This time, however, some days before filing her nomination, Jan’s husband, 31-year-old Ghulam Rubani Chichi, surprised her when he asked her if she was interested in contesting the elections. Befuddled, Jan told him that she had no idea about the process. “You just have to contest,” Chichi told her. “I know what to do. You will win and I will help you.”
When the villagers came to know of her candidature, they told Jan: “We will help you win this election if you promise to help us later,” she said, adding that it was the continued indifference towards them that she would change if elected. “I have voted all these years but nothing really happened. People used to come to us and ask for votes but we are not informed enough to think who we can vote for.”
This election gave her a chance, even if prompted by her husband, to make amends. Days before the elections, when asked if she knew about the role of the DDC, Jan could neither say what the DDC was or what powers it had. “I don’t know exactly. All I know is that if I am elected, I will have the powers to help my people and my village,” she said.
Dr. Javaid Iqbal Khan, an Assistant Professor in Kashmir University’s Economics Department, who has authored a paper on women empowerment through the Panchayati Raj Institutions, said that most women take part in the electoral process due to the persuasion of their family members.
“Women are projected as candidates but the decision process is not their own. It is wholly the male members who decide on their behalf,” said Khan. “Patriarchy is still very much prevalent in the process.”
In Trahpoo village of south Kashmir’s Anantnag district, 82 kilometers from Ganderbal, 40-year-old Shagufta Shafi Najar was busy in a door to door campaign along with her workers.
Shagufta is wife of 50-year-old Mohammad Shafi Najar, Trahpoo’s sarpanch. They are both affiliated with the Indian National Congress. Like Jan, Najar was also pushed by her husband to contest the elections but she initially refused because “I didn’t know a word about it.”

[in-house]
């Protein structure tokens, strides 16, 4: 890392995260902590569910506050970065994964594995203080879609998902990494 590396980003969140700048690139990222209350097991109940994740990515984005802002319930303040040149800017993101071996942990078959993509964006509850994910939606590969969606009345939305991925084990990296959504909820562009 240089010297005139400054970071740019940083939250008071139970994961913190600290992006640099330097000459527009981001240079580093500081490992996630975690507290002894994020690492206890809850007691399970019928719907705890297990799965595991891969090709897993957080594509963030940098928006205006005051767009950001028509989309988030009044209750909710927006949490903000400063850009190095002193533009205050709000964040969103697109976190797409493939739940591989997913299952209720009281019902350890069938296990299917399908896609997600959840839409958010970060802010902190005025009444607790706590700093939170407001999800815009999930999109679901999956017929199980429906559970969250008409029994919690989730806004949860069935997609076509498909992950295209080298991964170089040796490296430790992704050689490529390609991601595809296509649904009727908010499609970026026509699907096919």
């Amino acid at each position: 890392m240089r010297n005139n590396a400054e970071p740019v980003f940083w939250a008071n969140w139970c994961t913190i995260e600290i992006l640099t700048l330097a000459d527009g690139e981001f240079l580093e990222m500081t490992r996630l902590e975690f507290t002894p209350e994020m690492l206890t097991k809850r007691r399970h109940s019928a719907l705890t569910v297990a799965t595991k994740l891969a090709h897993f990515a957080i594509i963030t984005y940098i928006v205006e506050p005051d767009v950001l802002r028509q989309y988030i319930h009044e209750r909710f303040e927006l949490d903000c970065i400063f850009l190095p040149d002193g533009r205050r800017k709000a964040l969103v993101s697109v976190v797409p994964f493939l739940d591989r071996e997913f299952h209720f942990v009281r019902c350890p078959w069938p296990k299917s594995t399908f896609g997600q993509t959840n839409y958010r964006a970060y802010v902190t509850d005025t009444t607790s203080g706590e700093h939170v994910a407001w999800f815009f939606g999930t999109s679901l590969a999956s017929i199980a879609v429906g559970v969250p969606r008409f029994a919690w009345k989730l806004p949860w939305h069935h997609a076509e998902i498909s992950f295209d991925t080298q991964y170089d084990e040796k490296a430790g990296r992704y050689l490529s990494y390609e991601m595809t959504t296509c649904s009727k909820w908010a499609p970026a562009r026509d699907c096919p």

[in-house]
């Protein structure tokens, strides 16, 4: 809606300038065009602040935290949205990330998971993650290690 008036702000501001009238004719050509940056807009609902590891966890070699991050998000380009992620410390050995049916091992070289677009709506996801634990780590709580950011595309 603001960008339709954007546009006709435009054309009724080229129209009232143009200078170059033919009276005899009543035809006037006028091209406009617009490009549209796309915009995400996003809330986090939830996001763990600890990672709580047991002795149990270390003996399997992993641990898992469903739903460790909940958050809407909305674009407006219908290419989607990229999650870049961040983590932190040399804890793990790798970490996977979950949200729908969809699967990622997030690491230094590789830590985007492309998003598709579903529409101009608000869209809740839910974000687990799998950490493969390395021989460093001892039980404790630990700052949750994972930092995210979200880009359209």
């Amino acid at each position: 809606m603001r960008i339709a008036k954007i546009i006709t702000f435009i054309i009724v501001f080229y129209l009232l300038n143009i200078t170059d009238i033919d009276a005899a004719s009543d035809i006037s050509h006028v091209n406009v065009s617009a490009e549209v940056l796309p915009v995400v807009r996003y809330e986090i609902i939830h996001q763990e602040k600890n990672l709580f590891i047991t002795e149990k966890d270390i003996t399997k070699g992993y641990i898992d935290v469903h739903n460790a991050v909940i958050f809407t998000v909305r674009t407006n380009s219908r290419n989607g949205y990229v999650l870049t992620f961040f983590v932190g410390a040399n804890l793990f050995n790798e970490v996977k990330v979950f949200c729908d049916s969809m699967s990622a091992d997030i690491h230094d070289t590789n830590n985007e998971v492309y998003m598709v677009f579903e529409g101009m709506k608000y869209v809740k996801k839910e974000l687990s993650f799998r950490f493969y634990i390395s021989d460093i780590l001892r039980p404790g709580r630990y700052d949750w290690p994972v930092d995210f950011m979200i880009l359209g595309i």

Shagufta was never interested in politics and wouldn’t have taken part in it if it wasn’t for her husband, she said. She never imagined that she would be contesting the elections herself one day.
However, Shagufta is not only afraid of societal backlash but also possible threats to her life. “The killing of the workers scares me even though I know I am not doing anything wrong,” she said, referring to the killing of three political workers in south Kashmir’s Kulgam district on 29 October. They were members of the Bharatiya Janata Party.
“I was disturbed when I heard about it. That was one of the reasons why I didn’t want to participate in the election,” Shagufta said, adding that she changed her mind after she interacted with the public. She convinced herself that contesting elections was the right thing to do.
“These elections are for development and not propaganda,” said Shagufta. “I will work hard to live up to the expectations of the people.”
Women participating in the elections, said Shagufta, was a sign of progress itself. “Looking at the current situation of our area, it is a brave step that a woman is taking part in an election,” said Shagufta. “I am doing it for the people. I hope they realise it and help me win the election.”